WASHINGTON -- Freedom Alliance is an educational and charitable foundation that, among other things, provides college scholarships to the offspring of U.S. military personnel killed in action. Every year, coincident with the Army-Navy game, the organization presents its "Defender of Freedom Award" to an individual whose character, courage and selfless deeds inspire virtuous service from the rest of us. This year's recipient, U.S. Marine Andrew Kinard, unequivocally meets these criteria.
On Oct. 29, 2006, Kinard was leading his Marines on a foot patrol in Rawah, Iraq -- searching for a terrorist bomb factory -- when a command-detonated IED exploded directly next to his left leg. The blast blew him into the air, and he landed almost 20 feet from the crater. Three other Marines were wounded.
According to those who were there, before the grievously injured officer passed out from loss of blood, he ordered them to set up security, get a head count, and start treating the other injured Marines. The platoon corpsman tried to stanch the flow of blood but couldn't find enough undamaged tissue to apply tourniquets, and Kinard was losing blood from almost everywhere.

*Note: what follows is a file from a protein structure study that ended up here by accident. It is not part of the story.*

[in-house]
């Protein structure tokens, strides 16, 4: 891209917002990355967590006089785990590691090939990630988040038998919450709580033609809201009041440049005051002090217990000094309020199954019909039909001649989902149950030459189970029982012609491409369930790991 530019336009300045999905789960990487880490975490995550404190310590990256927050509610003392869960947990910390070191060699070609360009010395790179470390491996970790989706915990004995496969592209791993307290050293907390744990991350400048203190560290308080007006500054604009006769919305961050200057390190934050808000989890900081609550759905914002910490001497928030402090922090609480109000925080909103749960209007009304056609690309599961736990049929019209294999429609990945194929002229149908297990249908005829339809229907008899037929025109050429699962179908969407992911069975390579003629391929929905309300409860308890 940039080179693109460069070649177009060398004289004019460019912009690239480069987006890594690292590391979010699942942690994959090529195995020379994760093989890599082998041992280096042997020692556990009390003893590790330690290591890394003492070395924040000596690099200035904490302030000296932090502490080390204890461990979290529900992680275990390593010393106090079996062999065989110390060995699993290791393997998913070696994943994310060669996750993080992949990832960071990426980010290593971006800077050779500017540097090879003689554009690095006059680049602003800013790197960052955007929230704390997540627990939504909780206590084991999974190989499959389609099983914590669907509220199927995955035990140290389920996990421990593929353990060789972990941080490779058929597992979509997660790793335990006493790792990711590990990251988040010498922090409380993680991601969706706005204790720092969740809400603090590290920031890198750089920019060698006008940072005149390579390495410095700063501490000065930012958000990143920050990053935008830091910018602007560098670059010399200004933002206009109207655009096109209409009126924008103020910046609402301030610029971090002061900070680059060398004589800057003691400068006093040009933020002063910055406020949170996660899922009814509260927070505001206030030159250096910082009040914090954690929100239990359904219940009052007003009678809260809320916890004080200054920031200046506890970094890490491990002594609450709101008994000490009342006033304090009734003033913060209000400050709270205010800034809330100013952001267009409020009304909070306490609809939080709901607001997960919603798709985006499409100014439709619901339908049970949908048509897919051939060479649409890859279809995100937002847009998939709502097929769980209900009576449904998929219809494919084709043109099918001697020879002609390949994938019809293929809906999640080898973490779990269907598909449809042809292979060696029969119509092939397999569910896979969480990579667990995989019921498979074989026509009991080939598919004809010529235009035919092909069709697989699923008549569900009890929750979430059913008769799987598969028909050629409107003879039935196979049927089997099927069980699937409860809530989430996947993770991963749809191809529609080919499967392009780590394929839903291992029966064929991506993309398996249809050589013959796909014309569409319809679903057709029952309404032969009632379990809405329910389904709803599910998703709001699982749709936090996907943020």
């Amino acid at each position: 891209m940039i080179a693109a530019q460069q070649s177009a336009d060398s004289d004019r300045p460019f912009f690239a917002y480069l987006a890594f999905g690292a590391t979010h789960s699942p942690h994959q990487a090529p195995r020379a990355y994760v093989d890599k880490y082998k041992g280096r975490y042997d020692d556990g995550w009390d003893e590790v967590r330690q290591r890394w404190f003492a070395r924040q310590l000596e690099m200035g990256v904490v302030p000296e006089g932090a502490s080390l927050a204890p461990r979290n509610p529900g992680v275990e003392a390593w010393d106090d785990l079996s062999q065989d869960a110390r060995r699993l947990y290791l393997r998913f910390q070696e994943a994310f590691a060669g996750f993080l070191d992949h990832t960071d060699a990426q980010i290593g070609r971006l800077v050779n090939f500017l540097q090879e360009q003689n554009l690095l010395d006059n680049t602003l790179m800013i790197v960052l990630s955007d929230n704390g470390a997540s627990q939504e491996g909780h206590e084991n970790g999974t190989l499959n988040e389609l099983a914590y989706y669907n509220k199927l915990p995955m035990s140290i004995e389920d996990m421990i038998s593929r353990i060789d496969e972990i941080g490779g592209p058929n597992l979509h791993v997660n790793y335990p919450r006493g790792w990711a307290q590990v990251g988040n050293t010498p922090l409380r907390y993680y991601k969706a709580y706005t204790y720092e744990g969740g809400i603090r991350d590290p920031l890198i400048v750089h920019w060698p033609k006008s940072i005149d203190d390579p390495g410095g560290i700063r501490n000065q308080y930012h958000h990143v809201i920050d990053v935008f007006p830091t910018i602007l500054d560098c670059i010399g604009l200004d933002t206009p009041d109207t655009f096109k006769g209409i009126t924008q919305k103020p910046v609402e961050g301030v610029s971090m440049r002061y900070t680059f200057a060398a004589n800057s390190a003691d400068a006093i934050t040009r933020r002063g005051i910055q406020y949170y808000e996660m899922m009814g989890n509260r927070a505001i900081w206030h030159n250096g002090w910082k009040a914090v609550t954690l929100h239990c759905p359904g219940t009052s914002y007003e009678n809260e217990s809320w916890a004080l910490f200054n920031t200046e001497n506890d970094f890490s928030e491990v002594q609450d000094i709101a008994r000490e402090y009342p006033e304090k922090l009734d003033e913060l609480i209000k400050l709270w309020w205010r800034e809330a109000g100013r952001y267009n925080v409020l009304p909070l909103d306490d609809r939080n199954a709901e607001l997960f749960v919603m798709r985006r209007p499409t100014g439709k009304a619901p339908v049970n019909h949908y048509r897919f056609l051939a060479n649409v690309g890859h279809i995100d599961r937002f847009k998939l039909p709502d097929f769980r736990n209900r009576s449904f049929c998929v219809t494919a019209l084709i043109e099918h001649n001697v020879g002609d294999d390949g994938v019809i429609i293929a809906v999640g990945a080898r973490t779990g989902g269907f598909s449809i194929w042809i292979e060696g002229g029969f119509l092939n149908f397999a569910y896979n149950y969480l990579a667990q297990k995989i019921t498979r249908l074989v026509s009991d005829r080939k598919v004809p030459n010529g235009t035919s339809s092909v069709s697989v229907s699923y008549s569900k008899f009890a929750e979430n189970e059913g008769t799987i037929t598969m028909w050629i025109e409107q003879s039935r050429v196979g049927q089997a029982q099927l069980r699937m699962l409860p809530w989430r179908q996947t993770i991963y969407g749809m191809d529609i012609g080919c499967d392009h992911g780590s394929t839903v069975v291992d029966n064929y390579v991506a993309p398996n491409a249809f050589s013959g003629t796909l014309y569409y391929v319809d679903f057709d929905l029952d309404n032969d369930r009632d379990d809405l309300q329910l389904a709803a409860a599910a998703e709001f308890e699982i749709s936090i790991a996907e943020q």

A Casevac helicopter airlifted him to the Marine air base at al-Asad and then to the Army trauma hospital in Balad, north of Baghdad. Sixty-seven pints of whole blood -- more than five times the number in a healthy adult -- were pumped into the failing officer's veins in a 24-hour period.
By the time he was flown to Landstuhl, Germany, in a C-17 Nightingale, he had gone into cardiac arrest and been resuscitated twice. Emergency surgeries went on nearly nonstop to plug the seemingly innumerable holes punched in his body. The family was alerted, and a prayer vigil was held. Hundreds of people half a world away went to their knees and begged God for a miracle.
Some miracles happen immediately. This one took a while.
Four days after being blasted to pieces, Andrew Kinard was in the intensive care unit at the National Naval Medical Center, in Bethesda, Md., with his family around his bedside -- and still praying. By the time I got back from Iraq, just before Christmas 2006, "Drew" -- as his Marine and Naval Academy friends call him -- already had endured more than two dozen surgeries.
His doctor told me that the 24-year-old Marine was "getting better," even though Kinard had pneumonia, a blood infection and multiple perforations of his intestines from shrapnel. They had just done one of the many skin grafts necessary to prepare his stumps for prosthetic limbs.
Oliver North is a nationally syndicated columnist, the host of War Stories on the Fox News Channel, the author of the new novel Heroes Proved and the co-founder of Freedom Alliance, an organization that provides college scholarships to the children of U.S. military personnel killed or permanently disabled in the line of duty. Join Oliver North in Israel by going to www.olivernorthisrael.com.